the Desert Laboratory, the Department of Botanical Research has studied the conditions of the Salton Sea, and Dr. MacDougal has continued his remarkable experiments, showing that reagents ingested into the ovaries of seed-plants produce new characters which are transmissible and stable. The important work in experimental evolution under Dr. Davenport and in marine biology under Dr. Meyer has produced interesting results. The special new undertaking of the year has been the erection of a laboratory adjacent to the Harvard Medical School for the study of nutrition.
Since its establishment in 1902 the Carnegie Institution has appropriated $1,356,185 for large projects and $784,678 for minor projects. In 1904 more than twice as much was spent on minor projects as on large projects, whereas in 1907 more than six times as much was spent on departments conducted by the institution as for minor grants. The institution is thus coming to be a congeries of scientific departments situated in different parts of the country with administrative headquarters at Washington. In the appropriations astronomy and geophysics have been shown special generosity, astronomy having received $524,925 and geophysics and terrestrial magnetism $428,500. On the other hand, only $6,500 has been appropriated for psychology and $5,900 for mathematics.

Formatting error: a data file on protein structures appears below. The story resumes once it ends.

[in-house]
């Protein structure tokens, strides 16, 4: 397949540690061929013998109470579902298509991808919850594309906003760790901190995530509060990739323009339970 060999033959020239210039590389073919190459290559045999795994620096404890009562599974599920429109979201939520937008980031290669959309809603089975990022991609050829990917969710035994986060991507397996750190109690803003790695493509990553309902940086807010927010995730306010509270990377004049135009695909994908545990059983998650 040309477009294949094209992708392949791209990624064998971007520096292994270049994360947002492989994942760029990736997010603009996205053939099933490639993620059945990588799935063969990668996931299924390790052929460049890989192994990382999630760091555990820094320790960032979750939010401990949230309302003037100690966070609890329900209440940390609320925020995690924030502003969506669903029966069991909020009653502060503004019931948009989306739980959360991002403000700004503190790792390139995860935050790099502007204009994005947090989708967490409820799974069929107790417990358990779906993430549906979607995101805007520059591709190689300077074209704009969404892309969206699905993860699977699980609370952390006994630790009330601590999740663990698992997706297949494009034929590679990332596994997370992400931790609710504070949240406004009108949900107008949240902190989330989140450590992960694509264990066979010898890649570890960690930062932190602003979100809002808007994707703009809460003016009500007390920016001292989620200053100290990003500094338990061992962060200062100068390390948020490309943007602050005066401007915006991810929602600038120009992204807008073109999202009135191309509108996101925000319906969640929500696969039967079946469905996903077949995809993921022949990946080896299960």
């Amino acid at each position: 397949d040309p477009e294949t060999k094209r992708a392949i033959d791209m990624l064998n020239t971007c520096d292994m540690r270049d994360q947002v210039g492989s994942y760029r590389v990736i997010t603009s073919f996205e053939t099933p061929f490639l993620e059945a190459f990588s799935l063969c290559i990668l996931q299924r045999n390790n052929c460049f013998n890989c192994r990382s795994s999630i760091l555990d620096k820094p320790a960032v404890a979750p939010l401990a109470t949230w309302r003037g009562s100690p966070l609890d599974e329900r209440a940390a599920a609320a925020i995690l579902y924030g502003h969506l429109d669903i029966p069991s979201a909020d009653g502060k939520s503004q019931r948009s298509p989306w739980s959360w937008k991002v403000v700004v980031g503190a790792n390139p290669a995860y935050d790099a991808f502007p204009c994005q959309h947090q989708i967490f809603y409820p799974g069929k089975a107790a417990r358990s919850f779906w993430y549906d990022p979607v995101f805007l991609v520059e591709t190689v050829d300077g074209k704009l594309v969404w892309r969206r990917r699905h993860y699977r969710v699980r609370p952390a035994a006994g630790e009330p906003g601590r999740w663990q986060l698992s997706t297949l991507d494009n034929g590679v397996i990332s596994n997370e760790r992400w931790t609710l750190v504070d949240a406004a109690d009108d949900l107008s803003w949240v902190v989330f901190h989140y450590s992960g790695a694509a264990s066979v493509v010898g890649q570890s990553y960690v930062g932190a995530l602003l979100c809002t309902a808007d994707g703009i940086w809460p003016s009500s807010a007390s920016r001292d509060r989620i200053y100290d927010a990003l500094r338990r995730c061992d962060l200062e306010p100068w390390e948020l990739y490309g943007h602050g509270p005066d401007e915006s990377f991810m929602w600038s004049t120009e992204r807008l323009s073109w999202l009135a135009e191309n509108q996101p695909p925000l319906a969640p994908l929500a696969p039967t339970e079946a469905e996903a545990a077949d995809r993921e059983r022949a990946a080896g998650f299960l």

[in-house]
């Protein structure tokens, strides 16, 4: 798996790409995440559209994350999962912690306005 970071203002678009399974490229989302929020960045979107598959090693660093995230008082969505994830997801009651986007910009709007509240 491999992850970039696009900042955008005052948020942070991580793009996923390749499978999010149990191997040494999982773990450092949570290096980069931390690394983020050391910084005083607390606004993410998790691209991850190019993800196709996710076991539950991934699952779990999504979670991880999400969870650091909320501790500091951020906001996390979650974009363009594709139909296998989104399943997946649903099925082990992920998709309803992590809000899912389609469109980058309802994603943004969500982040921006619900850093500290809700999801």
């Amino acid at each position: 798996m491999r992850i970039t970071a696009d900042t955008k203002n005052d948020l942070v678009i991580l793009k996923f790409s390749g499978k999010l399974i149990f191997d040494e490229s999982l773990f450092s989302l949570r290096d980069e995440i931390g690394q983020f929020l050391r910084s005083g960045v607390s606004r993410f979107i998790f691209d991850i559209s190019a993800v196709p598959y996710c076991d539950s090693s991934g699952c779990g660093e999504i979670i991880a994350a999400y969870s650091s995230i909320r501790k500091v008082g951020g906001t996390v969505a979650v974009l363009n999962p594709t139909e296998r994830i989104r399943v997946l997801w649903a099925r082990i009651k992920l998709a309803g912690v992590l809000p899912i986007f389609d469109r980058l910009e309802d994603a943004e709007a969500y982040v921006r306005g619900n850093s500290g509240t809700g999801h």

While it is gratifying that the Carnegie Institution is able to carry forward on a larger scale work that was being admirably done by Professor Hale at the Yerkes Observatory, Dr. Boss at the Dudley Observatory, Dr. Bauer under the Coast and Geodetic Survey, Dr. Day under the Geological Survey, Professor Benedict at Wesleyan, Professor Davenport at Chicago, Dr. MacDougal at the New York Botanical Garden, etc., it is certainly disappointing that it has so completely failed to become a central force for the organization and the advancement of science, literature and art in this country. If a million dollars had been given to each of our twelve leading universities for the endowment of research professorships and fellowships, more would have been accomplished for science and scholarship. It is, however, none the less true that the establishment of the Carnegie Institution has contributed in large measure to the advancement of science, and Mr. Carnegie's addition of two million dollars to the original endowment of ten million dollars is very welcome.